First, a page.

Finally, the present study suggests that regular exercise may not influence the lipoprotein profile or improve Si at the same rate for all individuals and that the efficacy of regular exercise could be related in part to the LIPC −514C>T genotype. C allele carriers may not only have more clinical benefit from intensive lipid-lowering therapy, as reported (4), but are more likely to benefit from an exercise training program. The improvement in Si with regular exercise in individuals with the LIPC −514C allele has significant clinical applications due to its high frequency in various populations (4,5,7). Arguably, screening for T allele carriers may allow the identification of subjects at elevated risk requiring individualized therapeutic strategies to decrease cardiovascular and metabolic disease risks.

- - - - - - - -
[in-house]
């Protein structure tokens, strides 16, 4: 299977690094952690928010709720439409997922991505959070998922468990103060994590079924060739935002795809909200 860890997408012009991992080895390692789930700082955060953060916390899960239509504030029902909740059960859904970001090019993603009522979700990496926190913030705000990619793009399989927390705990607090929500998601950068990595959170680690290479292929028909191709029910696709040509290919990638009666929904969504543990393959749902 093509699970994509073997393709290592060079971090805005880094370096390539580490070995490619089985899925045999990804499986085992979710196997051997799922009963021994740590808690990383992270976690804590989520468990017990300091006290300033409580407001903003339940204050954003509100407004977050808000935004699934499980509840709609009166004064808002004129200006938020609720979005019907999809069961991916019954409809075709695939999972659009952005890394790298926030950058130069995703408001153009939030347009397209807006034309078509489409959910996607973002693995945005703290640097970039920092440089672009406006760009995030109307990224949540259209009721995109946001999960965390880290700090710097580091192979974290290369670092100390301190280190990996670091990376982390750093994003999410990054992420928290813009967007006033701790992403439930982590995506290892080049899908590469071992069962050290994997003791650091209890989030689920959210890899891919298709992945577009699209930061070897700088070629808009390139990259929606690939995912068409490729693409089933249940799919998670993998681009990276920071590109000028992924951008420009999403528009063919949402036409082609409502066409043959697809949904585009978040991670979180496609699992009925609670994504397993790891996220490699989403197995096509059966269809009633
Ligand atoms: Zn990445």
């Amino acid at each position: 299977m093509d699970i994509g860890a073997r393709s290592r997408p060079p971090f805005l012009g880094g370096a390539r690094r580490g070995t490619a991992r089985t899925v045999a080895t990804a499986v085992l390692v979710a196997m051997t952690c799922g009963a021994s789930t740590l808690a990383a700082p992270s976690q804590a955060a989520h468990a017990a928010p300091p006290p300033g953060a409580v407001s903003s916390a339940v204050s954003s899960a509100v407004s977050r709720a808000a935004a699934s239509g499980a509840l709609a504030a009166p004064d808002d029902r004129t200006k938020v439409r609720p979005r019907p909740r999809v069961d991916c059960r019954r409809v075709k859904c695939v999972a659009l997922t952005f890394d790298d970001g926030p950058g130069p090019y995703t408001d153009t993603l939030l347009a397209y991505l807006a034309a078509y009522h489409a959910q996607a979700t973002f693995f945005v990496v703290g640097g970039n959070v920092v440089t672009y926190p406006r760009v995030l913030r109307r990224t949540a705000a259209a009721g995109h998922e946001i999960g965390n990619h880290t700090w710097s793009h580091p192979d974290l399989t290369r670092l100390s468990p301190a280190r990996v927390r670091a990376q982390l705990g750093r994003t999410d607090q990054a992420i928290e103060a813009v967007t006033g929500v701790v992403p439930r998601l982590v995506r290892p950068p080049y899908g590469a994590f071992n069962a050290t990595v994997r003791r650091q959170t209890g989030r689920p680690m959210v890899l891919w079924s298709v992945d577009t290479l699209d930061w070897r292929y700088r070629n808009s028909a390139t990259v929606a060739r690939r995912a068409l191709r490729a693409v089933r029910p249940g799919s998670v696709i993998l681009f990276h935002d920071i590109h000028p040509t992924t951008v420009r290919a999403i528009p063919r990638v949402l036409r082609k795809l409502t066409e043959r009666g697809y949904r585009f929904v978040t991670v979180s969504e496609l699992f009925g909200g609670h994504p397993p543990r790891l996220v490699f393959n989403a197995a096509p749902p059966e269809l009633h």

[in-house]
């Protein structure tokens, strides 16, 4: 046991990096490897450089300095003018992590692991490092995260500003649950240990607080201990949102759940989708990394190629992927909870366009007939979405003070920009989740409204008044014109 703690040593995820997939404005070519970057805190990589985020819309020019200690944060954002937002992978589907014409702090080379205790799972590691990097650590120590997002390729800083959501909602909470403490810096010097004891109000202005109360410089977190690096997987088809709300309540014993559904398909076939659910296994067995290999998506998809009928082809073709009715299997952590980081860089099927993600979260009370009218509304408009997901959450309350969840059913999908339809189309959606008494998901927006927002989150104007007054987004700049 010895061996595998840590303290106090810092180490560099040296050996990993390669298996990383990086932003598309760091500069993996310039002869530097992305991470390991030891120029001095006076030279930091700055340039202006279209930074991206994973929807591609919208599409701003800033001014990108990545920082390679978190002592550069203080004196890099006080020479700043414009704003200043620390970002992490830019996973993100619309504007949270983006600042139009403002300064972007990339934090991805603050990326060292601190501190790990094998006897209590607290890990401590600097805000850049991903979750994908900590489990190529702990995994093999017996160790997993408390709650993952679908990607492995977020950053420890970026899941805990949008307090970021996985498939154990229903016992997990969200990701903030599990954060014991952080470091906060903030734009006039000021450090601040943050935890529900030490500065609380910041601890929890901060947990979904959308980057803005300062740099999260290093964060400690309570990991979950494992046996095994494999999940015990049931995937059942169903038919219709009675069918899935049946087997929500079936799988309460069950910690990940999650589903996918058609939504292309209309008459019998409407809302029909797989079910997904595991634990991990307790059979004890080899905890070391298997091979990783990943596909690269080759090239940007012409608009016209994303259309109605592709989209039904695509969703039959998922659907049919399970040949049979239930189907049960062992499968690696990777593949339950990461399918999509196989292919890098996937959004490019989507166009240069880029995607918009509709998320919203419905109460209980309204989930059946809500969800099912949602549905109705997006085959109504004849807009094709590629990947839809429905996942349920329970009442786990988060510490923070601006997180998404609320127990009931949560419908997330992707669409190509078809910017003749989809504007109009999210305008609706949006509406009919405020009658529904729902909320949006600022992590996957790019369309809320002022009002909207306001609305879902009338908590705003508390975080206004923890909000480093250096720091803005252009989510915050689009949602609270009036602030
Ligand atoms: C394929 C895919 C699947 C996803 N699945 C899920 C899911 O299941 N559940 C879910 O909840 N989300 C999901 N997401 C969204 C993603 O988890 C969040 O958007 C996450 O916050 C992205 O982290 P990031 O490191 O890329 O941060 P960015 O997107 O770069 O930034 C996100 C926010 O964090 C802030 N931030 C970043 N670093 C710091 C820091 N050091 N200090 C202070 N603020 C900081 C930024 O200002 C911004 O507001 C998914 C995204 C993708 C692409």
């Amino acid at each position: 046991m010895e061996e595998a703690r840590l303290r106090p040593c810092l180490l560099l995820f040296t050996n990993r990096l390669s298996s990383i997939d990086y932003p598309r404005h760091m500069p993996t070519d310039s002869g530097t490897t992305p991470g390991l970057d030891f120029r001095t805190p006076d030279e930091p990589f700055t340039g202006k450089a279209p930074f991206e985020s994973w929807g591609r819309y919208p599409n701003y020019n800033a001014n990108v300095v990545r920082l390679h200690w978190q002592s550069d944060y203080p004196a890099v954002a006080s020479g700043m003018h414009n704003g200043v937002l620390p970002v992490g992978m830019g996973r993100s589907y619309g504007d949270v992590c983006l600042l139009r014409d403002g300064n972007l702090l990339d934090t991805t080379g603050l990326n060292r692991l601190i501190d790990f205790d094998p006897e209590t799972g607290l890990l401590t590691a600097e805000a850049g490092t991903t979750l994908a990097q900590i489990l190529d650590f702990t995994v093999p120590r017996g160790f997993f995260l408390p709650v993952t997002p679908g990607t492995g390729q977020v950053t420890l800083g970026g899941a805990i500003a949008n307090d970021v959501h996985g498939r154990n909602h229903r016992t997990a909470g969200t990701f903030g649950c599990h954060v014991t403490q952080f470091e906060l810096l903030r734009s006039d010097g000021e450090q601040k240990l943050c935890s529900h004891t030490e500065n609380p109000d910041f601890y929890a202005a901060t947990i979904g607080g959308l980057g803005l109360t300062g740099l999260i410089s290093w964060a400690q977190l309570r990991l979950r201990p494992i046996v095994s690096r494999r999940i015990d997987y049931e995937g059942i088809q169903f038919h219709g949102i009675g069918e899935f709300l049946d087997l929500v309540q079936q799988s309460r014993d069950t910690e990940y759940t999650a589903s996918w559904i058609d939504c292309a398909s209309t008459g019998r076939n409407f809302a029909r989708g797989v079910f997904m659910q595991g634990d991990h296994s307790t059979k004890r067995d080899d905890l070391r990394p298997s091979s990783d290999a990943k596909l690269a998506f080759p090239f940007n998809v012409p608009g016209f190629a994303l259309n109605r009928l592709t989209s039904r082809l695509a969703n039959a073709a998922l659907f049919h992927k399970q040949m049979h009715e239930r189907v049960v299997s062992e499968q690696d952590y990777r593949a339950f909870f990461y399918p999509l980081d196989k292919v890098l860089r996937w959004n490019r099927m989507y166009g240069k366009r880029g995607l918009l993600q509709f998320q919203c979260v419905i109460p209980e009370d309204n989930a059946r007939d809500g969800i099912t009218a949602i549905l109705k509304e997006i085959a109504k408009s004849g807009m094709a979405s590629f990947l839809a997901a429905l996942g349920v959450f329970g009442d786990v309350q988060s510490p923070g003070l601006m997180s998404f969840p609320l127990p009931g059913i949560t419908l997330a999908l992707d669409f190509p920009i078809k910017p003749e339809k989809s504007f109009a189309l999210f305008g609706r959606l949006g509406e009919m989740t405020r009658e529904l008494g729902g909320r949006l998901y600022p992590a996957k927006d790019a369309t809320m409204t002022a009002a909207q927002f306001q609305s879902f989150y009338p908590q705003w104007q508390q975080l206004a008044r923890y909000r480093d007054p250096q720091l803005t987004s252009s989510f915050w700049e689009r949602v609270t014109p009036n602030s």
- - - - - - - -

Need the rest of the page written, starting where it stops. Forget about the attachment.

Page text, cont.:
In summary, results from the HERITAGE Family Study indicate that the C allele at −514 in the promoter region of the LIPC gene is associated with higher postheparin hepatic lipase activity and better Si response to regular exercise. The benefits on Si from an exercise program could be of considerable importance in the general population given the high frequency of the LIPC −514C allele.

FIG. 1.

Postheparin hepatic lipase (PH-HL) activity according to the LIPC −541C>T genotype in blacks (A) and whites (B). Pretraining (□) and post-training (▪) columns represent the data adjusted for age, sex, and BMI. Error bars represent SE. P values are for the genotype differences.

FIG. 1.